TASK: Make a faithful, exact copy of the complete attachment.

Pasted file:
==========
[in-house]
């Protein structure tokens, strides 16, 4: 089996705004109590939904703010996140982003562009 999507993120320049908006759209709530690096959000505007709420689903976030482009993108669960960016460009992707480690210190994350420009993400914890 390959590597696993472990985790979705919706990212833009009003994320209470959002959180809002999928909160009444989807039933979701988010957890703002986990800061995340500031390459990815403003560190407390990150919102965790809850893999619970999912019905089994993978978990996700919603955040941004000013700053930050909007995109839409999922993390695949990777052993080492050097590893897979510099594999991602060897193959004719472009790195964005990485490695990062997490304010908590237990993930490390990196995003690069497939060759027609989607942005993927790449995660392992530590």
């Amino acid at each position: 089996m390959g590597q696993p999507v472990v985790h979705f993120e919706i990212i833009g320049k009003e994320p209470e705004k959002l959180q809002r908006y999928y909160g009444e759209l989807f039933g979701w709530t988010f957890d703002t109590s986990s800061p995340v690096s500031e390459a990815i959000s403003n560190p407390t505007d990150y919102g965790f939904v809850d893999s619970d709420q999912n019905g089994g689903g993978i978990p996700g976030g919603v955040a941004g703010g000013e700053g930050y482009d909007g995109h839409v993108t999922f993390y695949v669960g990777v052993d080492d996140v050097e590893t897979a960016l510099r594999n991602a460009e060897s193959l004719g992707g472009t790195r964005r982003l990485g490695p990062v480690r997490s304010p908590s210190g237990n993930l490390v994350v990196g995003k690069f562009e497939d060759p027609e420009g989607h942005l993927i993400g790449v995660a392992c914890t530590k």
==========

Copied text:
[in-house]
């Protein structure tokens, strides 16, 4: 089996705004109590939904703010996140982003562009 999507993120320049908006759209709530690096959000505007709420689903976030482009993108669960960016460009992707480690210190994350420009993400914890 390959590597696993472990985790979705919706990212833009009003994320209470959002959180809002999928909160009444989807039933979701988010957890703002986990800061995340500031390459990815403003560190407390990150919102965790809850893999619970999912019905089994993978978990996700919603955040941004000013700053930050909007995109839409999922993390695949990777052993080492050097590893897979510099594999991602060897193959004719472009790195964005990485490695990062997490304010908590237990993930490390990196995003690069497939060759027609989607942005993927790449995660392992530590």
């Amino acid at each position: 089996m390959g590597q696993p999507v472990v985790h979705f993120e919706i990212i833009g320049k009003e994320p209470e705004k959002l959180q809002r908006y999928y909160g009444e759209l989807f039933g979701w709530t988010f957890d703002t109590s986990s800061p995340v690096s500031e390459a990815i959000s403003n560190p407390t505007d990150y919102g965790f939904v809850d893999s619970d709420q999912n019905g089994g689903g993978i978990p996700g976030g919603v955040a941004g703010g000013e700053g930050y482009d909007g995109h839409v993108t999922f993390y695949v669960g990777v052993d080492d996140v050097e590893t897979a960016l510099r594999n991602a460009e060897s193959l004719g992707g472009t790195r964005r982003l990485g490695p990062v480690r997490s304010p908590s210190g237990n993930l490390v994350v990196g995003k690069f562009e497939d060759p027609e420009g989607h942005l993927i993400g790449v995660a392992c914890t530590k």